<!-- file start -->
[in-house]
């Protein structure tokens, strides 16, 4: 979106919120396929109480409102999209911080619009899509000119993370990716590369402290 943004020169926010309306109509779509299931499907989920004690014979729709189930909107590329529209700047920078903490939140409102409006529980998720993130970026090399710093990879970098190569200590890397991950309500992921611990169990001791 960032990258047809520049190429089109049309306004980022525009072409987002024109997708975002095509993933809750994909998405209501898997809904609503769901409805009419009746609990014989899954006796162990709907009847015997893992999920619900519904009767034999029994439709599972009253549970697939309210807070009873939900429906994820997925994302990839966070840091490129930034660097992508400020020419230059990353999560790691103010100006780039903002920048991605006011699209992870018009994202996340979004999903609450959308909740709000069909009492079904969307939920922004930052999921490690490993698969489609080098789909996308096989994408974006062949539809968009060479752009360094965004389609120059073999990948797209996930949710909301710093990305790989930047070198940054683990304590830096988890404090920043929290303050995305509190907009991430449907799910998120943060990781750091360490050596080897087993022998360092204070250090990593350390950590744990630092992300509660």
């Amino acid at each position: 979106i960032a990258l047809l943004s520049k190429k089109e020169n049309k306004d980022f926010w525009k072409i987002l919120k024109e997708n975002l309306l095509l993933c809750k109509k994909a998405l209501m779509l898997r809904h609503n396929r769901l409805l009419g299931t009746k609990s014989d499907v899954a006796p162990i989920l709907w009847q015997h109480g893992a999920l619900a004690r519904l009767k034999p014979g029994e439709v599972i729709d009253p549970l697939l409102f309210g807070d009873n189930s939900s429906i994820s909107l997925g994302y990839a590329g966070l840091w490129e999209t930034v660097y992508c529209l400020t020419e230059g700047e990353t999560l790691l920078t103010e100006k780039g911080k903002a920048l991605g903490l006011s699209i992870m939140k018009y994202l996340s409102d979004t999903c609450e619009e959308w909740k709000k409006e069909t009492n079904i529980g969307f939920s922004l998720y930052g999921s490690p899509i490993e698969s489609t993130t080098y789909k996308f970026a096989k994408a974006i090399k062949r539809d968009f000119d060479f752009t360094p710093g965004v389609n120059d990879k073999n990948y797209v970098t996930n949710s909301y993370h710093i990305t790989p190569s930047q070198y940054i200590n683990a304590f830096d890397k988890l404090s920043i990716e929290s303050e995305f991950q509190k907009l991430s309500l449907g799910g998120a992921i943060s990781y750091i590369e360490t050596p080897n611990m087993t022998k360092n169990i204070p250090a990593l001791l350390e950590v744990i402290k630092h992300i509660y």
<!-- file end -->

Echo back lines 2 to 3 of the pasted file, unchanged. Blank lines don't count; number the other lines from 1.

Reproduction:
């Protein structure tokens, strides 16, 4: 979106919120396929109480409102999209911080619009899509000119993370990716590369402290 943004020169926010309306109509779509299931499907989920004690014979729709189930909107590329529209700047920078903490939140409102409006529980998720993130970026090399710093990879970098190569200590890397991950309500992921611990169990001791 960032990258047809520049190429089109049309306004980022525009072409987002024109997708975002095509993933809750994909998405209501898997809904609503769901409805009419009746609990014989899954006796162990709907009847015997893992999920619900519904009767034999029994439709599972009253549970697939309210807070009873939900429906994820997925994302990839966070840091490129930034660097992508400020020419230059990353999560790691103010100006780039903002920048991605006011699209992870018009994202996340979004999903609450959308909740709000069909009492079904969307939920922004930052999921490690490993698969489609080098789909996308096989994408974006062949539809968009060479752009360094965004389609120059073999990948797209996930949710909301710093990305790989930047070198940054683990304590830096988890404090920043929290303050995305509190907009991430449907799910998120943060990781750091360490050596080897087993022998360092204070250090990593350390950590744990630092992300509660």
């Amino acid at each position: 979106i960032a990258l047809l943004s520049k190429k089109e020169n049309k306004d980022f926010w525009k072409i987002l919120k024109e997708n975002l309306l095509l993933c809750k109509k994909a998405l209501m779509l898997r809904h609503n396929r769901l409805l009419g299931t009746k609990s014989d499907v899954a006796p162990i989920l709907w009847q015997h109480g893992a999920l619900a004690r519904l009767k034999p014979g029994e439709v599972i729709d009253p549970l697939l409102f309210g807070d009873n189930s939900s429906i994820s909107l997925g994302y990839a590329g966070l840091w490129e999209t930034v660097y992508c529209l400020t020419e230059g700047e990353t999560l790691l920078t103010e100006k780039g911080k903002a920048l991605g903490l006011s699209i992870m939140k018009y994202l996340s409102d979004t999903c609450e619009e959308w909740k709000k409006e069909t009492n079904i529980g969307f939920s922004l998720y930052g999921s490690p899509i490993e698969s489609t993130t080098y789909k996308f970026a096989k994408a974006i090399k062949r539809d968009f000119d060479f752009t360094p710093g965004v389609n120059d990879k073999n990948y797209v970098t996930n949710s909301y993370h710093i990305t790989p190569s930047q070198y940054i200590n683990a304590f830096d890397k988890l404090s920043i990716e929290s303050e995305f991950q509190k907009l991430s309500l449907g799910g998120a992921i943060s990781y750091i590369e360490t050596p080897n611990m087993t022998k360092n169990i204070p250090a990593l001791l350390e950590v744990i402290k630092h992300i509660y």